Diabetes is a condition where your body is unable to properly break down and regulate its glucose levels. All types of this condition are treatable, but there is no known cure. Types 1 and 2 last a lifetime, while gestational diabetes is present only during pregnancy.
It Isn’t just about watching your blood sugar levels. Diabetes is a major risk factor for both stroke and heart disease. People with diabetes are at least twice as likely to experience a stroke or develop heart disease.
Despite the fact the condition is lifelong and has no known cure, diabetes can be successfully managed to the point where its effects on your life are minimized. If you are experiencing symptoms of diabetes (frequent urination, excessive thirst, shakiness in the limbs, etc.), be sure to consult with your doctor immediately. Left untreated, diabetes can be fatal.
There are a few things you can do to make sure the condition does not cause damage in your life:
- Eat a healthy diet. First, it is important to significantly reduce the amount of fat and sodium present in your diet. Replace these foods with fruits, vegetables, nonfat dairy products, and whole grains.
- Exercise. You will want to get 30 to 60 minutes of fairly vigorous exercise (walking quickly) most days of the week.
- If you have changes in your eyesight, be sure to let your doctor know right away.
- Cope with stress effectively. Make sure you have a friend or spouse to vent your anxious feelings to.
- Check your feet regularly for sores and swelling.
- If you smoke, quit.
Points to Remember:
- If you have diabetes, you are at least twice as likely as other people to have heart disease or a stroke.
- Controlling the ABCs of diabetes—A1C (blood glucose), blood pressure, and cholesterol—can cut your risk of heart disease and stroke.
- Choosing foods wisely, being physically active, losing weight, quitting smoking, and taking medications (if needed) can all help lower your risk of heart disease and stroke.
- If you have any warning signs of a heart attack or a stroke, get medical care immediately—don’t delay. Early treatment of heart attack and stroke in a hospital emergency room can reduce damage to the heart and the brain.
Diabetes Success Stories
Dr. Fadul, diagnosed a patient with Type II diabetes and he started to educate her about it. She learned about lifestyle changes that could affect her health. “I started to journal what I ate right away,” she recalls. “I looked at my portions, and I ate way too many carbs. And I wasn’t eating enough fruits and vegetables.” Logging each of her meals helped her overhaul her diet by identifying mindless munching and flat-out unhealthy food choices. And rewarding herself with a once-a-month splurge meal gave her a reason to stay on track the rest of the time.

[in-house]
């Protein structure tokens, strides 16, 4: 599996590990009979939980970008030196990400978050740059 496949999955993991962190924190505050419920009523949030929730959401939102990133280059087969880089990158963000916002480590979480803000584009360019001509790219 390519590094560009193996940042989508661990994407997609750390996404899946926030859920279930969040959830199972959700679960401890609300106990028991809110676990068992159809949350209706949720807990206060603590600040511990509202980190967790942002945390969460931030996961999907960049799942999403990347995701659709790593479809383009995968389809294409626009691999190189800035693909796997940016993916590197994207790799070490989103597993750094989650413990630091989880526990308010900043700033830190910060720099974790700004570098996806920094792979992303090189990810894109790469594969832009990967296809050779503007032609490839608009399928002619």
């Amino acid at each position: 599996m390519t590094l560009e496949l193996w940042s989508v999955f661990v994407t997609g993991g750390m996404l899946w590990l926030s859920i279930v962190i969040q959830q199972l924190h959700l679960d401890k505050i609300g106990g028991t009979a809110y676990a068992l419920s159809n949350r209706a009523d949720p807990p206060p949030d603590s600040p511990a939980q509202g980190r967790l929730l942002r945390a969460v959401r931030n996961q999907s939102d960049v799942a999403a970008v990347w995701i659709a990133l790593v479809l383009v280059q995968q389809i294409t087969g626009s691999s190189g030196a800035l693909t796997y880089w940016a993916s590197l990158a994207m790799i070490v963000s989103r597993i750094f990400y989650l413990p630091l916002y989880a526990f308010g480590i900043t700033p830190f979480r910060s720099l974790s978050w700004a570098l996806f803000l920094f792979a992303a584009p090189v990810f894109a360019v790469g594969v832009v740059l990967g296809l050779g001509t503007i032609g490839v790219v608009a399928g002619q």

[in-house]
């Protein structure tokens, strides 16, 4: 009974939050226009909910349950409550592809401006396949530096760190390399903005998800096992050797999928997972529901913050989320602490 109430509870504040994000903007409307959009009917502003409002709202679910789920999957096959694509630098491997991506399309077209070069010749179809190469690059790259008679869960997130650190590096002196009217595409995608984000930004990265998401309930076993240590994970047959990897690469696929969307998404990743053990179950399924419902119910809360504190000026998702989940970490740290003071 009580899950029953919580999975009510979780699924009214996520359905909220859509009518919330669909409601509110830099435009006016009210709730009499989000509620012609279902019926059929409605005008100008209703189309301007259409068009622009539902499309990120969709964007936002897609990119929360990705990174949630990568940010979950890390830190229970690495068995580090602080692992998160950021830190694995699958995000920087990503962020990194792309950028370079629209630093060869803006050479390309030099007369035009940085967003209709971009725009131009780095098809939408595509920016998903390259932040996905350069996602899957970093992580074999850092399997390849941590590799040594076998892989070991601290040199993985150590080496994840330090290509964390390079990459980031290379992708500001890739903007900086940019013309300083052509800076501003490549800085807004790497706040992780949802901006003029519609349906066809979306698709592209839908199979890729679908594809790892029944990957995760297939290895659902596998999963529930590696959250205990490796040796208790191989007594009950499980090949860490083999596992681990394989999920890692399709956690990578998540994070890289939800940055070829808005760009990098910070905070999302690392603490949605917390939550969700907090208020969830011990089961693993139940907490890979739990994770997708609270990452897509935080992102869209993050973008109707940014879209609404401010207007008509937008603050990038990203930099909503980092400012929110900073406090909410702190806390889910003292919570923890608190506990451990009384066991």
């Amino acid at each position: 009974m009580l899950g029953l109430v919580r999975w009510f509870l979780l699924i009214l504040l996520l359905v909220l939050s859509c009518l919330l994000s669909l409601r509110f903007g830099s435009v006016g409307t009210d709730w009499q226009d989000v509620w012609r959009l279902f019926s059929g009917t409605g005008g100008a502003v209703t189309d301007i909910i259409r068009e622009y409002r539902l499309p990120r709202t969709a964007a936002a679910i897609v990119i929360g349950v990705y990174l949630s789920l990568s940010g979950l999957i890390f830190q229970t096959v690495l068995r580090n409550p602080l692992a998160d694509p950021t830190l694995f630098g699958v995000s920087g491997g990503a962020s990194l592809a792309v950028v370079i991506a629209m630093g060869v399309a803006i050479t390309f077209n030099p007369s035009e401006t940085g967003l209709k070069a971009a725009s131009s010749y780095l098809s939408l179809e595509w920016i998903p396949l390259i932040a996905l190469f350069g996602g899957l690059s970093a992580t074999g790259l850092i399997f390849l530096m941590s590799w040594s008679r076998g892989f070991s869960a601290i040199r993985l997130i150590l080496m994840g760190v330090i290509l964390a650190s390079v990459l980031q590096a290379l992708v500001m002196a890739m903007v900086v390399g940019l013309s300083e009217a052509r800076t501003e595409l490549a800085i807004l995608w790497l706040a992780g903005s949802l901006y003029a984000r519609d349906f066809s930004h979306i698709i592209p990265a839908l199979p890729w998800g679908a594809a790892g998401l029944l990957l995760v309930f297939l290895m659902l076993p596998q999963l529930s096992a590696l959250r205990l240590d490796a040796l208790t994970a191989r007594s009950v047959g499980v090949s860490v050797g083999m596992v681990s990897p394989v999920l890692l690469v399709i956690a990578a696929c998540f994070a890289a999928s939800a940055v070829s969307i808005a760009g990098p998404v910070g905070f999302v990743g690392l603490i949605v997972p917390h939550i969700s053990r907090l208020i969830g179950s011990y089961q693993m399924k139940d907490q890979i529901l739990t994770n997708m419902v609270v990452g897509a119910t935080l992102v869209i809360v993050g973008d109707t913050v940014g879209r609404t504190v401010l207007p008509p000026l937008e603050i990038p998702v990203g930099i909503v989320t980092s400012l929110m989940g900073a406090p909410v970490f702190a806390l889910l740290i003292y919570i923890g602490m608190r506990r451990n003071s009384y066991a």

Exercise also played a critical role, though the patient will admit it wasn’t pleasant at first. “I got out, I walked around the block, and I thought I was going to die,” she says. Now she tracks her steps with a pedometer and gets more quality time with her husband since they’re walking partners. She’s lost 100 pounds, lowered her blood pressure and cholesterol enough to quit medications, and dropped nearly 3 percentage points on her A1C. Though sustaining her healthy habits takes daily determination, she is glad she can take charge of her health. “Remembering those in my family who had passed because of cancer,” she says, “I knew that had they been given the chance for making things better with diet and exercise, they would have jumped at the chance.”
Another story with this patient who even before he was diagnosed was no stranger to diabetes. His father and three of his mother’s siblings have diabetes; his maternal grandfather died of complications of diabetes; and two uncles lost limbs because of uncontrolled blood glucose. He was diagnosed with type 2 about 15 years ago and he wasn’t ready to overhaul his lifestyle. “I was in denial for a long time, and I thought, ‘I can handle this with shots.’ I thought, ‘I don’t need [diet and exercise],’ ” he says, when he was talking to Dr. Fadul.
Over the years, the patient gained motivation. “I needed to see my children graduate at least from high school. I wanted to celebrate my 25th wedding anniversary,” he says, rattling off the goals that inspired him. He threw away his oversized plates and started using smaller ones to downsize his portions. He learned to turn meals laden with fat, sodium, and carbohydrates into diabetes-friendly dishes. Then, when his daughter suggested that they join a gym a year and a half ago, he accepted. He has walked the treadmill three days a week since. He started to go walking to his work and when his children were both married this fall, he was able to dance at their weddings!